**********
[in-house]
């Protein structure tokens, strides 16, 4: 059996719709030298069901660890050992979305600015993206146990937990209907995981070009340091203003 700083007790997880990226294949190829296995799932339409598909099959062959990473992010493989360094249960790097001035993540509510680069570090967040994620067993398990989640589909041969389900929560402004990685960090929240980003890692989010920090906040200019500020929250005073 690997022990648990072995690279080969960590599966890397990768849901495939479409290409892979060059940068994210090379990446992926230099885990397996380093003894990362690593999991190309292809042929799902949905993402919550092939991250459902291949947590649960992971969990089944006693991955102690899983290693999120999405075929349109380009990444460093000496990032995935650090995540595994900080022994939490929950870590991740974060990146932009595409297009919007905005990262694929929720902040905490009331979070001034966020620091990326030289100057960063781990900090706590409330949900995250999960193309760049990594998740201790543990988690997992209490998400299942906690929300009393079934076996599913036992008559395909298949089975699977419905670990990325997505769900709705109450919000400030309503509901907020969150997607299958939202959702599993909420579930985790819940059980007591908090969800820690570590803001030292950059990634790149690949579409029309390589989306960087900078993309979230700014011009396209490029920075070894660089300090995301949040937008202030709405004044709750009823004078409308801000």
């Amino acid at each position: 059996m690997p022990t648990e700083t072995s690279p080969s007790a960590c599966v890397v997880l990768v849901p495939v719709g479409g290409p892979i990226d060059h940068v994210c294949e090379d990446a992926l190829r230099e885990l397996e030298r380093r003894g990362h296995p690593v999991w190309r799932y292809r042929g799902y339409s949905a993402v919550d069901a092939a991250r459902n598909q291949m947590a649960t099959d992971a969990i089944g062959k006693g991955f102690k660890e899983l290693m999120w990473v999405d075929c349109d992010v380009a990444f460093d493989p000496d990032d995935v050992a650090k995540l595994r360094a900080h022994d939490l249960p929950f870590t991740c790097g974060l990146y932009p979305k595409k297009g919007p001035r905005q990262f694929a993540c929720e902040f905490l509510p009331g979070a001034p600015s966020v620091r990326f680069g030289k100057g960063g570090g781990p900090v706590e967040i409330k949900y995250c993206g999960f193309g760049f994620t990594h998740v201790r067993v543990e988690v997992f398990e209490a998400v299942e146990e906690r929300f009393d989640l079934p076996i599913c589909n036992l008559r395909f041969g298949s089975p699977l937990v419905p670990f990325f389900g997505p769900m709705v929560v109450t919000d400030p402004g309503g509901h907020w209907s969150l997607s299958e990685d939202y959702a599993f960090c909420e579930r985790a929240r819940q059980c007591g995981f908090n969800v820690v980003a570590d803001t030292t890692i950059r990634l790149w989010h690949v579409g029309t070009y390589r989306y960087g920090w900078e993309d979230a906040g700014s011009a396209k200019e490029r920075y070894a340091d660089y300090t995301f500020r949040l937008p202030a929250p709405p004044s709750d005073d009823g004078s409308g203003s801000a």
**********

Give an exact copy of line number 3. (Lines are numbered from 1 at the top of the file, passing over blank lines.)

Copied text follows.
């Amino acid at each position: 059996m690997p022990t648990e700083t072995s690279p080969s007790a960590c599966v890397v997880l990768v849901p495939v719709g479409g290409p892979i990226d060059h940068v994210c294949e090379d990446a992926l190829r230099e885990l397996e030298r380093r003894g990362h296995p690593v999991w190309r799932y292809r042929g799902y339409s949905a993402v919550d069901a092939a991250r459902n598909q291949m947590a649960t099959d992971a969990i089944g062959k006693g991955f102690k660890e899983l290693m999120w990473v999405d075929c349109d992010v380009a990444f460093d493989p000496d990032d995935v050992a650090k995540l595994r360094a900080h022994d939490l249960p929950f870590t991740c790097g974060l990146y932009p979305k595409k297009g919007p001035r905005q990262f694929a993540c929720e902040f905490l509510p009331g979070a001034p600015s966020v620091r990326f680069g030289k100057g960063g570090g781990p900090v706590e967040i409330k949900y995250c993206g999960f193309g760049f994620t990594h998740v201790r067993v543990e988690v997992f398990e209490a998400v299942e146990e906690r929300f009393d989640l079934p076996i599913c589909n036992l008559r395909f041969g298949s089975p699977l937990v419905p670990f990325f389900g997505p769900m709705v929560v109450t919000d400030p402004g309503g509901h907020w209907s969150l997607s299958e990685d939202y959702a599993f960090c909420e579930r985790a929240r819940q059980c007591g995981f908090n969800v820690v980003a570590d803001t030292t890692i950059r990634l790149w989010h690949v579409g029309t070009y390589r989306y960087g920090w900078e993309d979230a906040g700014s011009a396209k200019e490029r920075y070894a340091d660089y300090t995301f500020r949040l937008p202030a929250p709405p004044s709750d005073d009823g004078s409308g203003s801000a």